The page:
Friday, August 9, 2013

Krugman Smacks Hayek, Then Gets Pounded

Paul Krugman writes:
Never mind that back in the 30s nobody except Hayek would have considered his views a serious rival to those of Keynes[...]

The response:


  1. Not only is Krugman a low, dishonest and dishonorable person, he telegraphs his white-knuckle fear of the Austrians with each anti-Austrian post. If he were confident about his views of the Austrians, he would explain calmly in plain language exactly where they allegedly go wrong. Instead, he implies that the Austrian School is nothing more than what goofball Paul Ryan learned from fictional Ayn Rand characters:

    What isn’t living on, however, is Friedman’s role as a guiding light for conservative economic policy.

    Think about Paul Ryan, who is, like it or not, the leading economic intellectual of the modern GOP. Ryan sometimes drops Friedman’s name — but when he does, it’s to cite Capitalism and Freedom, not A Monetary History of the United States. When it comes to monetary policy, Ryan has said that his views are based on fictional characters in Atlas Shrugged. No, really.

    The debate is over. We've won.

    1. I read some of the comments, half of me think they have a point, the over half thinks their just eating up their own piss that they learned. I don't think krugman implies that, but is condescending, as with most of his readers. Read the comment section, the writing okay, but they are unaware that they are describing themselves. I cannot imagine how intelligent they think they are. They whine about Republicans "cherry picking" and yet never bother to learn any heterodox economics let alone austrian economics. It is credentialed ignorance.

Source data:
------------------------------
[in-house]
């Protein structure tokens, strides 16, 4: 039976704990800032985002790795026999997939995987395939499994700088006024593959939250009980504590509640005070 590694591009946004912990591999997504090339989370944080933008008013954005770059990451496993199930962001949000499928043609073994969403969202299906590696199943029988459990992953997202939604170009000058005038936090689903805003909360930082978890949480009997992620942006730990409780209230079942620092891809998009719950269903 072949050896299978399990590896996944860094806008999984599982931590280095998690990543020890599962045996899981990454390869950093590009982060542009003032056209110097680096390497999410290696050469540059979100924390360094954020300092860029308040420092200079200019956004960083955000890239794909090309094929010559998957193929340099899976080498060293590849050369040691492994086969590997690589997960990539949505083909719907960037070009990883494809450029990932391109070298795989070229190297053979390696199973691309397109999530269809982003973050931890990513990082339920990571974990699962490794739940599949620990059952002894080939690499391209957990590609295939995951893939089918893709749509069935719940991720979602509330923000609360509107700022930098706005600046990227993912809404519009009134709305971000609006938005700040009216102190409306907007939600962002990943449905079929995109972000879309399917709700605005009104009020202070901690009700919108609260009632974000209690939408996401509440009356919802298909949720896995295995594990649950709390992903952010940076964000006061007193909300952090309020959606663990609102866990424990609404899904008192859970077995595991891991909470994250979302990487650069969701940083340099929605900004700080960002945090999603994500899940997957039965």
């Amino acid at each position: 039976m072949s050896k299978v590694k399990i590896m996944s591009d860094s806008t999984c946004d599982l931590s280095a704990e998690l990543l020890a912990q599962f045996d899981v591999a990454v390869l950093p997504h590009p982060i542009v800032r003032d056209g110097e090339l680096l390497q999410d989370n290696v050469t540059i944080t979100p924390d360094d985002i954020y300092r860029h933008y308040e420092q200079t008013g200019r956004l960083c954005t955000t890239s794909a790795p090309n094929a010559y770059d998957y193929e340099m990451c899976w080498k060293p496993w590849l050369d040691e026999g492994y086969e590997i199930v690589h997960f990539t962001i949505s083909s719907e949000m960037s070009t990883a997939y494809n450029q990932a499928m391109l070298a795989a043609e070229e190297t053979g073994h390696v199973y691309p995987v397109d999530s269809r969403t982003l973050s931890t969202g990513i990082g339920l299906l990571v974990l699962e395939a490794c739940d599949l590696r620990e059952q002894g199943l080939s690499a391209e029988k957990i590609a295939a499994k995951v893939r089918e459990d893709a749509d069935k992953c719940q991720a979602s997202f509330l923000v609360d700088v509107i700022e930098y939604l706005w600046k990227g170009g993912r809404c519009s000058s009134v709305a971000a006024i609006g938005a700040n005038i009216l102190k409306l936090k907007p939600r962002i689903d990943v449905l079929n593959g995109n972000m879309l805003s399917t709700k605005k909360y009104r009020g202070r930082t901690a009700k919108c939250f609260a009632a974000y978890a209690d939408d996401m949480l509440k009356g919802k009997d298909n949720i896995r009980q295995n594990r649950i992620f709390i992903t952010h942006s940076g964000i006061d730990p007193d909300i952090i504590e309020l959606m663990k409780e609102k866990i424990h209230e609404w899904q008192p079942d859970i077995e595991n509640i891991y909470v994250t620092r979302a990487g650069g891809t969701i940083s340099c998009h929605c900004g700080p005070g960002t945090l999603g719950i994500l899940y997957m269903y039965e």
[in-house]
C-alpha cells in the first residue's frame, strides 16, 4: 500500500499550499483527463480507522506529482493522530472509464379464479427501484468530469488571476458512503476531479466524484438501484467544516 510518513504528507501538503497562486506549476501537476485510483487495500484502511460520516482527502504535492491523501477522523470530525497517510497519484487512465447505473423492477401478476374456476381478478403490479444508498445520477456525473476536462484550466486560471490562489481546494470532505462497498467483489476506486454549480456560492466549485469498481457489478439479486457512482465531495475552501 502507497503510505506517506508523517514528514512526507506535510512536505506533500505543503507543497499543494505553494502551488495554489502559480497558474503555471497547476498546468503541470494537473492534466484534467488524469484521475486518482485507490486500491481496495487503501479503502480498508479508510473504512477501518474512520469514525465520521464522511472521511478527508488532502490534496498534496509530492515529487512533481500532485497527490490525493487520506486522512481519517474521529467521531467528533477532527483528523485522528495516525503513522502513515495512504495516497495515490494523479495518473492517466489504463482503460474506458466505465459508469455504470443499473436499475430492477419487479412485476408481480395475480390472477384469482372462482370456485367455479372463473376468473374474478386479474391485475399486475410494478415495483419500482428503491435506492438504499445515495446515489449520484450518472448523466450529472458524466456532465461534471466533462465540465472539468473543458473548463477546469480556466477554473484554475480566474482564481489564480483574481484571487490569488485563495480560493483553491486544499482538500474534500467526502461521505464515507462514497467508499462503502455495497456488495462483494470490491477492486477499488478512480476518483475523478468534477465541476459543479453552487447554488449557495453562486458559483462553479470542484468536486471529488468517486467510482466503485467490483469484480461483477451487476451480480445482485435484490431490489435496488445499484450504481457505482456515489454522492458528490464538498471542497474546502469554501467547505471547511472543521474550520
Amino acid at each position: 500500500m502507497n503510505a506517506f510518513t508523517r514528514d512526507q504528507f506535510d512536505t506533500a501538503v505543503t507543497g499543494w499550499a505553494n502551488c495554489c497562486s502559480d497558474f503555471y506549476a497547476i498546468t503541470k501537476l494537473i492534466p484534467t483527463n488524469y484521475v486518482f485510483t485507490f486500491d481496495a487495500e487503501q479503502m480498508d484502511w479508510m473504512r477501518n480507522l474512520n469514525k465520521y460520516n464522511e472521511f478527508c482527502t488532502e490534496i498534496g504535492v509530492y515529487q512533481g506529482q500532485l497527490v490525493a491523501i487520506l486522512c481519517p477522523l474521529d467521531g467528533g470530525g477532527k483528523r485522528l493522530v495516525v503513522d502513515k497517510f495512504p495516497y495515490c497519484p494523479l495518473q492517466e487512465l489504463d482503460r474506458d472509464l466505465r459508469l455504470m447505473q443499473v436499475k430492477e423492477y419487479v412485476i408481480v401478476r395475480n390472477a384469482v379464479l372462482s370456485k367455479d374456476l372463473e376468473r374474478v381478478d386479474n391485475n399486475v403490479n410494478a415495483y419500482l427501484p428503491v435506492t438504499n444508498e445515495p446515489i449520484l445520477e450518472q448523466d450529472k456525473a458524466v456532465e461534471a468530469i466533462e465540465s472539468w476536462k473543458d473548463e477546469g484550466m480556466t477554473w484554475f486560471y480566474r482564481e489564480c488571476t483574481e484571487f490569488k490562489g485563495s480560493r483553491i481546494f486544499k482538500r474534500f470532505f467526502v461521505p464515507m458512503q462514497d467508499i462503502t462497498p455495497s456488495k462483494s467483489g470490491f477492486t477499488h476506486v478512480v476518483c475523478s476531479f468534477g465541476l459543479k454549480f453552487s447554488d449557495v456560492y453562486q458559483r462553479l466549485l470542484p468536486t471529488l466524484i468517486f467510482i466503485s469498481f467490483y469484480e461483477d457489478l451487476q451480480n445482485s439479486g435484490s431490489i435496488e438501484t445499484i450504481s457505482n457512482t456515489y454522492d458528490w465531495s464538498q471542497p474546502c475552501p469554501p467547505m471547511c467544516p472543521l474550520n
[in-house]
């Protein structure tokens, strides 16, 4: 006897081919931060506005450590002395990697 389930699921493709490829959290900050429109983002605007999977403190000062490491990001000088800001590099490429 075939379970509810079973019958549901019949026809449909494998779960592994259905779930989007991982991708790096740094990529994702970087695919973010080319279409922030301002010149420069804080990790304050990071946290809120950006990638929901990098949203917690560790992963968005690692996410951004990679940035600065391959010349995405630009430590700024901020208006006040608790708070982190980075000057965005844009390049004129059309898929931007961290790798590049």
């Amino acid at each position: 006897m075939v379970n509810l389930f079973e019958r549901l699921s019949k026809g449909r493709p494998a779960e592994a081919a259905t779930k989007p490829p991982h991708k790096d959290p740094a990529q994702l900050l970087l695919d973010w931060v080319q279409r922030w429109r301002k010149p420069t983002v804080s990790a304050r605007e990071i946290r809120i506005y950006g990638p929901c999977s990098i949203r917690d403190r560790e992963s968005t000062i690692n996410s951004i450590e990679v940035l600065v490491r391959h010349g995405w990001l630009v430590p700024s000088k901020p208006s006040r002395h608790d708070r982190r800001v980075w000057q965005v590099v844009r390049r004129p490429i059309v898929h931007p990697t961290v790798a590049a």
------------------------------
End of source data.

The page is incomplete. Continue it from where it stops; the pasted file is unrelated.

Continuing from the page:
2. The complete and total ignorance and arrogance of the Krugman blog comments are truly horrifying. The only bright spot is that if correct fundamental libertarian and Austrian concepts finally do sink in with the public, our opponents will have nothing intelligent to say about them.

  2. Phillips Curve was shown to be wrong in the 70's, that above 2 percent inflation (not the constantly redefined inflation measurements the govt uses) Central banks cannot change unemployment rate in anything but the short run. I understand Deflation is a problem, but after the central bank has hit it's 2 percent, the employment part of the dual mandate is worthless in the long run. (under 2 percent can risk 1.5 percent permanent unemployment due to people not taking wage cuts). this money printing is to devalue the dollar for debt payments and wage cuts (to make us competitive globally), a race to the bottom, all of the economist's BS is hot air to distract from that.